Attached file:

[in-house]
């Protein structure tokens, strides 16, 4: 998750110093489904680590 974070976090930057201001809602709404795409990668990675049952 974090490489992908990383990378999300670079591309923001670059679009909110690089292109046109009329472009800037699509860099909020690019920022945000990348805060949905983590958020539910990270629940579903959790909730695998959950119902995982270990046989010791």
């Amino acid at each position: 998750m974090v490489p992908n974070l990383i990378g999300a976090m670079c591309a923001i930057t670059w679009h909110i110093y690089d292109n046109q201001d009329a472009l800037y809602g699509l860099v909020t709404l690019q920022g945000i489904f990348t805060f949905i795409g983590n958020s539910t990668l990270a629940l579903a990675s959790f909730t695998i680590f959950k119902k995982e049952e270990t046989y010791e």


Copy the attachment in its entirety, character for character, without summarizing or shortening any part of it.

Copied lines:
[in-house]
């Protein structure tokens, strides 16, 4: 998750110093489904680590 974070976090930057201001809602709404795409990668990675049952 974090490489992908990383990378999300670079591309923001670059679009909110690089292109046109009329472009800037699509860099909020690019920022945000990348805060949905983590958020539910990270629940579903959790909730695998959950119902995982270990046989010791």
């Amino acid at each position: 998750m974090v490489p992908n974070l990383i990378g999300a976090m670079c591309a923001i930057t670059w679009h909110i110093y690089d292109n046109q201001d009329a472009l800037y809602g699509l860099v909020t709404l690019q920022g945000i489904f990348t805060f949905i795409g983590n958020s539910t990668l990270a629940l579903a990675s959790f909730t695998i680590f959950k119902k995982e049952e270990t046989y010791e």